With the arrival of expanded text ads, advertisers are discovering nuances about the new format and starting to see how bigger stacks up against standard in testing. Here’s a look at what we’ve learned so far from industry experts and Google itself about implementing, testing and evaluating expanded text ads in these initial weeks.
The knowns & quirks
1. ETAs are now running along with standard ads. With a change of this magnitude and scale, introducing ETAs this way was a necessity. It gives advertisers time to write new ads and test ETA performance against standard ads. Presumably, those doing the testing now will have a leg up on those who wait.
2. As of October 26, 2016, standard text ads will no longer be accepted in AdWords. Existing standard ads can continue to run (for a time), but advertisers really should take this time to write and test ETAs before that October deadline.
3. Headlines can be truncated. We wrote about this quirk earlier. Turns out content is actually limited by pixel width, not character length. Meaning an “i” will take up less space than an “m.” If you want to be sure your full headline displays, Google now recommends limiting the combined count of both headlines to 33 characters.
4. Descriptions can be truncated. Advertisers have also told us descriptions are sometimes cut off. One reported 80-character descriptions have been truncated to as few as 57 characters. We’ve asked Google to confirm and if there are any recommended limits. We will post any updates here.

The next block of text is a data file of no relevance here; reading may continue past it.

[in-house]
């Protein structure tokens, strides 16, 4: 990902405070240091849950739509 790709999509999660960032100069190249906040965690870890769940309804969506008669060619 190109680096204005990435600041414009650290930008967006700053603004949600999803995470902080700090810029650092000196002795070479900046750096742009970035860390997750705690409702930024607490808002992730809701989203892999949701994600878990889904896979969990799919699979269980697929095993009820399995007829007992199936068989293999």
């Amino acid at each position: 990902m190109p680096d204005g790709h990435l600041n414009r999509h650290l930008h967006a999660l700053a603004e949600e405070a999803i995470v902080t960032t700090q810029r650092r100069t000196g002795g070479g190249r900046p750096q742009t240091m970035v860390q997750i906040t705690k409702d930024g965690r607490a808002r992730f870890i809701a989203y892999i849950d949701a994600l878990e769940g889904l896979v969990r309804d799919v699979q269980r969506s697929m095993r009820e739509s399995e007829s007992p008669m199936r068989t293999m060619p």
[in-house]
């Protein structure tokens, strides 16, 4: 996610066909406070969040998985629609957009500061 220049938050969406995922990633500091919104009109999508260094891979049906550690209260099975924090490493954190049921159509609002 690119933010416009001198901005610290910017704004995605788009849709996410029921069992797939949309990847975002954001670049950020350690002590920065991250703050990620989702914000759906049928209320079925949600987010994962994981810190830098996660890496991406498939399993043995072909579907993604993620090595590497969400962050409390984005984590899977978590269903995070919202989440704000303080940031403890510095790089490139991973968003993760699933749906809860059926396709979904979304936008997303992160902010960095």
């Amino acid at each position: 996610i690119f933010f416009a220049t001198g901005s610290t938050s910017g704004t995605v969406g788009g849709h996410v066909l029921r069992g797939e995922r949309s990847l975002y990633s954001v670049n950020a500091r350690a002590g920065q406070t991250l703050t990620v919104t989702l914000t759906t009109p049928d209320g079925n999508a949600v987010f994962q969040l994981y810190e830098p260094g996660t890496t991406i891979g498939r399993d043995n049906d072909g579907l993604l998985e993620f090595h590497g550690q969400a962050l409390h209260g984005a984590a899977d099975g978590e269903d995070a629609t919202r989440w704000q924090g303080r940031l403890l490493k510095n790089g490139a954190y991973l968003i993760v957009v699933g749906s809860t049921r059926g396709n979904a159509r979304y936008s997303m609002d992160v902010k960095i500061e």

5. Ad Preview Tool is not a great indicator of how your ads will display. Google has said that if the preview tool shows the full headline, it “generally won’t be truncated.” Yet in the UI, you can type in too many characters and still look fine in preview. In Editor (example below), two headlines of pixel-heavy “M”s aren’t truncated in the preview either. In fact, it looks like the headline will take up three lines with the dash showing on the second line.
6. DKI in headlines. Someone asked me if dynamic keyword insertion is supported in ETA headlines. It is (along with countdowns); in fact, it turns out you can set DKI in both headlines if you want to keyword-stuff the heck out of your ad. I don’t recommend it, but Google will approve ads with it in both.
7. No more mobile preferred option. Google did not communicate this one well, and it’s a significant change for advertisers that have been writing distinct ad copy for mobile — and checking the mobile device preference box. With ETAs, messaging is the same across all devices. The only option is to designate a separate mobile landing page URL in ETAs.
8. Two optional Path fields for the display URL. This update gets less attention than the double headline and longer description, but it’s another feature to experiment with (more below). Each has a 15-character limit, and both are meant strictly to help offer more landing page context. An example is example.com/Hiking/Shoes.
If you have a question, you can contact LitExtension for a help hand.